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I'm Glad It's You - Every Sun, Every Moon Music Album Reviews

Following an accident that took the life of their tour videographer, the California emo band finds new meaning in old ideas, while J. Robbins’ production nudges them toward newfound confidence.

Grief casts a shadow over the past. It lends new meaning to old photographs, text messages, and inside jokes, all indelibly colored by loss. On I’m Glad It’s You’s Every Sun, Every Moon, grief leads the Redlands, California band to revisit lyrics and song titles from their 2016 album The Things I Never Say. It was while touring that record, in 2017, that a van accident killed the band’s concert videographer and close friend Chris Avis. I’m Glad It’s You canceled the remainder of their tour; it would be another year before the group performed together in full and began the process of recording a new record. Every Sun, Every Moon is a lustrous document of that healing, casting the aftermath of shared pain in radiant piano and synths.

The first words sung on Every Sun, Every Moon call back to the band’s first full-length: “Another long last look from the back of the ambulance,” frontman Kelley Bader croons on “Big Sound,” echoing a memorable line (“Take a long last look”) from 2016’s “Curbside.” But where once he sounded decidedly resigned, almost sighing, here his delivery is remarkably full-throated, riding brightly over searing guitars and synths. Similarly, “The Things I Never Said” casts a regretful glance back at The Things I Never Say, the title of their debut, the song’s introspection bolstered by piano interludes and surf-pop vocal harmonies. More than just Easter eggs, these references highlight the contrasts between then and now. It’s as if, spurred by the experience of unspeakable tragedy, the only way to return is louder.

The album’s more mature palette was honed with the help of veteran producer J. Robbins. The former Jawbox frontman has spent the past three decades elevating scores of sheepish, shrugging bands to new melodic heights, leaving a legacy of adventurous, potent emo in his wake. The album is full of allusions to his highlights reel: The dense guitars that swirl around “Ordinary Pain” recall the Promise Ring’s classic Nothing Feels Good; the chiming chords on “Lost My Voice” bring to mind his work with Midwestern stalwarts Braid. Robbins’ direction suits the band, who had previously experimented with electronics on a “Redux” version of their 2016 record. Here, drawing on his experience producing similarly ambitious artists, he chooses studio techniques designed to flesh out the record’s narrative. On “The Silver Cord,” ethereal synths complement the song’s vision of a visitation from the afterlife; on “Death Is Close,” a fluttering Mellotron sets an appropriately elegiac tone. In his diverse palette, Robbins reinforces the many moods the band traces throughout the record.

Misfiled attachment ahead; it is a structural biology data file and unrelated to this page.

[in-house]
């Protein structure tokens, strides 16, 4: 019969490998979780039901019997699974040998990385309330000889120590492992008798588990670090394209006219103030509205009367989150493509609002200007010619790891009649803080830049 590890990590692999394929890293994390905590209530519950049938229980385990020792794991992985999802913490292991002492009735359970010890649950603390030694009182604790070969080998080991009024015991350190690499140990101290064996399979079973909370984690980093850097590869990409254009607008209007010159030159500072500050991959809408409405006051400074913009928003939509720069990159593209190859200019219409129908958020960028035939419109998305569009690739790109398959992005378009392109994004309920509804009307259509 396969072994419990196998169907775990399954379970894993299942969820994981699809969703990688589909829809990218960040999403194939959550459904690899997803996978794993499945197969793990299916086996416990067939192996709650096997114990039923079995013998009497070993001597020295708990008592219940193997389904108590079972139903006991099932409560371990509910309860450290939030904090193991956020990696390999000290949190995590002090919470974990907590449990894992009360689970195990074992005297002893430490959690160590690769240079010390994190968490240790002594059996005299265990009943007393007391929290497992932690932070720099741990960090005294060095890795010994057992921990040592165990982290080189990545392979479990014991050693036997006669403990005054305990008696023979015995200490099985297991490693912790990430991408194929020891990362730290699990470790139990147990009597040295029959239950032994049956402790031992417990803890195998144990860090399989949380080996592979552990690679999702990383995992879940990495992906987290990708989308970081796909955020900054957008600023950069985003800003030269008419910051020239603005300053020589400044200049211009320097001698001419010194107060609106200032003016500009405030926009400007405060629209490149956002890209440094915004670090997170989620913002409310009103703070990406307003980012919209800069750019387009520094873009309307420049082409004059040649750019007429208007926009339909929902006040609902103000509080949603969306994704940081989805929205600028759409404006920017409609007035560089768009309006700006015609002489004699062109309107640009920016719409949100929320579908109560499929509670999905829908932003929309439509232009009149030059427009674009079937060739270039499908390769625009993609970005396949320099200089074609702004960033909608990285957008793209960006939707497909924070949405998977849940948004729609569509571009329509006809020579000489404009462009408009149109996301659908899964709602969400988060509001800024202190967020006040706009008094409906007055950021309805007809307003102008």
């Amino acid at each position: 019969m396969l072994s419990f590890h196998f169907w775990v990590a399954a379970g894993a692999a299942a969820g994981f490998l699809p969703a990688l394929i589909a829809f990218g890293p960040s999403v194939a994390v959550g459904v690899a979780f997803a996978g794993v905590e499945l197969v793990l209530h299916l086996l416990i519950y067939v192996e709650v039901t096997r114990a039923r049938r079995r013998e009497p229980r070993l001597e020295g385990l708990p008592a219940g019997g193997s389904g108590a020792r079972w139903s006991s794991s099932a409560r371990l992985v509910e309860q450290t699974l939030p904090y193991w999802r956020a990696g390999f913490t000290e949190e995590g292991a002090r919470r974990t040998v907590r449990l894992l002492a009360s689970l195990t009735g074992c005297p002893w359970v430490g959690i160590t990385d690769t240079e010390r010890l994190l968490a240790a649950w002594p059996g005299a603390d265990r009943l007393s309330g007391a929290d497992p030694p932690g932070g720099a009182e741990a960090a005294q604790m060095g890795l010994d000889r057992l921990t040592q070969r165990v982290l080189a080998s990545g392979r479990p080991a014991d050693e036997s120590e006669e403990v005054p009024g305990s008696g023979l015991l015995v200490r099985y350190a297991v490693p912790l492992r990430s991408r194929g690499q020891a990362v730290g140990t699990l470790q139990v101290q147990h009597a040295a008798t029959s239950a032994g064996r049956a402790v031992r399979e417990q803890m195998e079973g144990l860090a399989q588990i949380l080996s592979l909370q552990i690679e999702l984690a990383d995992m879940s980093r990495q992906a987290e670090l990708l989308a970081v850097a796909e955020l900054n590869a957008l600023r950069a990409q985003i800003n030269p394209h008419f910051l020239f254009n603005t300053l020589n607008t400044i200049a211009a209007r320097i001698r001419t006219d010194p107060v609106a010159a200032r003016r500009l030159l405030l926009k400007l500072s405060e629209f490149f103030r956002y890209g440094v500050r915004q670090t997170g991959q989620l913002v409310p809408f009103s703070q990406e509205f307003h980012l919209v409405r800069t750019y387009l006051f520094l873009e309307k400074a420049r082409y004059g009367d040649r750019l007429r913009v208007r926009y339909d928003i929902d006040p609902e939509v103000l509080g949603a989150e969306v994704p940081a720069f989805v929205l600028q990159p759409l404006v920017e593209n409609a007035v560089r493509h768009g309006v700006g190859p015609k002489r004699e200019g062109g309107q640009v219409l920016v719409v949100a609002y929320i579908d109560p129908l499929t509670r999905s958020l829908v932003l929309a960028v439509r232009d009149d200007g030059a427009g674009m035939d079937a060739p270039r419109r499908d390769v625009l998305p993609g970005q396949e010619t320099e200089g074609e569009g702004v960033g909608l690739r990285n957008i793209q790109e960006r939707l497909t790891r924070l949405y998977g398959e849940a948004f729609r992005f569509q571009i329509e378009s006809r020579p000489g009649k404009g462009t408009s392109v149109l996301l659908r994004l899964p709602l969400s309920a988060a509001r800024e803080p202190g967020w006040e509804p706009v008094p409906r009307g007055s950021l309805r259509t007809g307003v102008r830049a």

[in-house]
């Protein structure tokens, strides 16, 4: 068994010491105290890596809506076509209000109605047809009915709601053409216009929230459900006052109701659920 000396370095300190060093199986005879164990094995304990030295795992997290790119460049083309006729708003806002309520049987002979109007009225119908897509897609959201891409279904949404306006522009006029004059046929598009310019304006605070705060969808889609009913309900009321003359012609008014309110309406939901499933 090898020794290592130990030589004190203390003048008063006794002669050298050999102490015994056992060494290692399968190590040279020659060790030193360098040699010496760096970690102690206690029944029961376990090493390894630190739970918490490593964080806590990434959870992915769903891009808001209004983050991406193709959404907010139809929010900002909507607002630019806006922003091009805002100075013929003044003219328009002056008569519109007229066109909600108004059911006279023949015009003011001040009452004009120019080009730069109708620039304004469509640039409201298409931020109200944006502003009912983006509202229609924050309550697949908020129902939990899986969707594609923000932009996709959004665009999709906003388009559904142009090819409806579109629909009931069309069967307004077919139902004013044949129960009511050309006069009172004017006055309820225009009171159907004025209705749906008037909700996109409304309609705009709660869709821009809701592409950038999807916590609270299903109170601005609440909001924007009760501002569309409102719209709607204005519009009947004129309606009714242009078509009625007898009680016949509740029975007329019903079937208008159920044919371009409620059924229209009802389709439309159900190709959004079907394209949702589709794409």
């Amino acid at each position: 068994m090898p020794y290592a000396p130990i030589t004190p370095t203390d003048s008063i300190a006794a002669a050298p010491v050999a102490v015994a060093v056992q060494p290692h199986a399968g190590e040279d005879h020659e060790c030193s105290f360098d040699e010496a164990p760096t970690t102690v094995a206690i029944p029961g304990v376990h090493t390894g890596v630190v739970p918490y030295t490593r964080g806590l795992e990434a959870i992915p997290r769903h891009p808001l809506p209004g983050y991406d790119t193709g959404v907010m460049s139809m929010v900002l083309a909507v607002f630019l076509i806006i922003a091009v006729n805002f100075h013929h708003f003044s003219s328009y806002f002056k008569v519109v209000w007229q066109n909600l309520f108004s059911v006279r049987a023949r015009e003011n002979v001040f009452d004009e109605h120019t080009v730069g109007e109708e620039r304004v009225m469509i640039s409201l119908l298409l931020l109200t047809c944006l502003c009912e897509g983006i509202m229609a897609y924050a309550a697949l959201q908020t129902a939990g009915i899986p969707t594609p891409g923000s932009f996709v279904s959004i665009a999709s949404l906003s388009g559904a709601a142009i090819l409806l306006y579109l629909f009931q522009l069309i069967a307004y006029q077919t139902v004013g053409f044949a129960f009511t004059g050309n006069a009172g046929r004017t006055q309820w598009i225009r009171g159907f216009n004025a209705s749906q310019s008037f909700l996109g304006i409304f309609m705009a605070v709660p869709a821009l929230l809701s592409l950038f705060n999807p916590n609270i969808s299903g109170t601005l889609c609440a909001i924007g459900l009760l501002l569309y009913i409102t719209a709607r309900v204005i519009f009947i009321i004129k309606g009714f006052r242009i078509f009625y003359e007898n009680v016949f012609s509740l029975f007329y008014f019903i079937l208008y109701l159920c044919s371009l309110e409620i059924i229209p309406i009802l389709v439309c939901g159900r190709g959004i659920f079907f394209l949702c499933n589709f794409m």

Robbins’ production also serves as a welcome, weighted counterbalance to Bader’s writing, which leans on metaphorical imagery to describe the complex mechanisms of mourning. After that early, ominous reference to an ambulance, the focus turns to the more ambiguous, amorphous project of healing. Often, Bader leans on his Christian upbringing; this comes to a head on “Lazarus,” which pits the Biblical miracle of rebirth against the permanence of death. “The second coming savior running late this time and now I think I see/What Lazarus taught me,” he sings meekly, the ache in his voice burnished by smoldering guitars. As opposed to the tinny, bare-bones production of their prior EPs, the song’s textured facade takes note from British shoegaze, couching dark, nihilistic topics within a thick, protective coating of distortion.

But where a Christian metal band, or emo peers like Reliant K, might find solace in God, Bader eschews facile resolutions. “Myths,” despite its repetitions of “hallelujah,” finds an easy savior not in prayer, but in the glacial passage of time: “Someday soon the day is going to come,” he pleads, his voice picking up as the drums kick in. It’s an ambitious song, not only for its plaintive piano arpeggios and liquid, reverb-heavy guitar, but for the careful, slanted rhythms in its verses: “My flickering flame/Dancing for rain that doesn’t pour.” The rhymes come unexpectedly, a destabilizing effect that forces a close listen and mimics the uncertainty of grief. “It’s a hallelujah/And I’m learning how to sing” might not be the typical shout-along chorus that I’m Glad It’s You expected to write when they first set out on the road three years ago. But through trauma, they’ve landed on the profoundly triumphant note that so many emo bands spend their careers angling to reach.

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